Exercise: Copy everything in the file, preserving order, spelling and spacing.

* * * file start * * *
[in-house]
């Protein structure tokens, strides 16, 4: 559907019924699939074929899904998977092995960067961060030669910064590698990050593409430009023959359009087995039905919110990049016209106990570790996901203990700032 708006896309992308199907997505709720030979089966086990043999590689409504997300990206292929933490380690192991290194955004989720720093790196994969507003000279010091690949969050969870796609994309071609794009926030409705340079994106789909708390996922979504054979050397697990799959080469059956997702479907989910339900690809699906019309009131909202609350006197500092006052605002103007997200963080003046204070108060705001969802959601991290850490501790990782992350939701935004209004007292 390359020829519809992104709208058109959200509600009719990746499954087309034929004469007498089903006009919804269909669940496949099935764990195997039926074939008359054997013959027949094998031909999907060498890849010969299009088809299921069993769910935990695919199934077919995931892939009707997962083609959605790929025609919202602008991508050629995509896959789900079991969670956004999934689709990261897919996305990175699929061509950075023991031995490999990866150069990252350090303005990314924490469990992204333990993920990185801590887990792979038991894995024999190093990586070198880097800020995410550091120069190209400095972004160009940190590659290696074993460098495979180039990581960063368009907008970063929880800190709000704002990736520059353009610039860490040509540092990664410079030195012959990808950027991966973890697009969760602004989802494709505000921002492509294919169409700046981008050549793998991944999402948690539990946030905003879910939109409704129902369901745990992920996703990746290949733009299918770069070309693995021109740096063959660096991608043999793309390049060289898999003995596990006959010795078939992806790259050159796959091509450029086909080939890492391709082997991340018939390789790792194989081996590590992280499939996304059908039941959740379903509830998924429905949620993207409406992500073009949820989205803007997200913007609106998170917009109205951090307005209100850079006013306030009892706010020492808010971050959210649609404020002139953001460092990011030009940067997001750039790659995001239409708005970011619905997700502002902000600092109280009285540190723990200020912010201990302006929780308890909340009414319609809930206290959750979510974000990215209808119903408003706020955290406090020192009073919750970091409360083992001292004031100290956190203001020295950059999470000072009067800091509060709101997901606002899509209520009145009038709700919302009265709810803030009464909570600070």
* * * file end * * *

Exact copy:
[in-house]
């Protein structure tokens, strides 16, 4: 559907019924699939074929899904998977092995960067961060030669910064590698990050593409430009023959359009087995039905919110990049016209106990570790996901203990700032 708006896309992308199907997505709720030979089966086990043999590689409504997300990206292929933490380690192991290194955004989720720093790196994969507003000279010091690949969050969870796609994309071609794009926030409705340079994106789909708390996922979504054979050397697990799959080469059956997702479907989910339900690809699906019309009131909202609350006197500092006052605002103007997200963080003046204070108060705001969802959601991290850490501790990782992350939701935004209004007292 390359020829519809992104709208058109959200509600009719990746499954087309034929004469007498089903006009919804269909669940496949099935764990195997039926074939008359054997013959027949094998031909999907060498890849010969299009088809299921069993769910935990695919199934077919995931892939009707997962083609959605790929025609919202602008991508050629995509896959789900079991969670956004999934689709990261897919996305990175699929061509950075023991031995490999990866150069990252350090303005990314924490469990992204333990993920990185801590887990792979038991894995024999190093990586070198880097800020995410550091120069190209400095972004160009940190590659290696074993460098495979180039990581960063368009907008970063929880800190709000704002990736520059353009610039860490040509540092990664410079030195012959990808950027991966973890697009969760602004989802494709505000921002492509294919169409700046981008050549793998991944999402948690539990946030905003879910939109409704129902369901745990992920996703990746290949733009299918770069070309693995021109740096063959660096991608043999793309390049060289898999003995596990006959010795078939992806790259050159796959091509450029086909080939890492391709082997991340018939390789790792194989081996590590992280499939996304059908039941959740379903509830998924429905949620993207409406992500073009949820989205803007997200913007609106998170917009109205951090307005209100850079006013306030009892706010020492808010971050959210649609404020002139953001460092990011030009940067997001750039790659995001239409708005970011619905997700502002902000600092109280009285540190723990200020912010201990302006929780308890909340009414319609809930206290959750979510974000990215209808119903408003706020955290406090020192009073919750970091409360083992001292004031100290956190203001020295950059999470000072009067800091509060709101997901606002899509209520009145009038709700919302009265709810803030009464909570600070």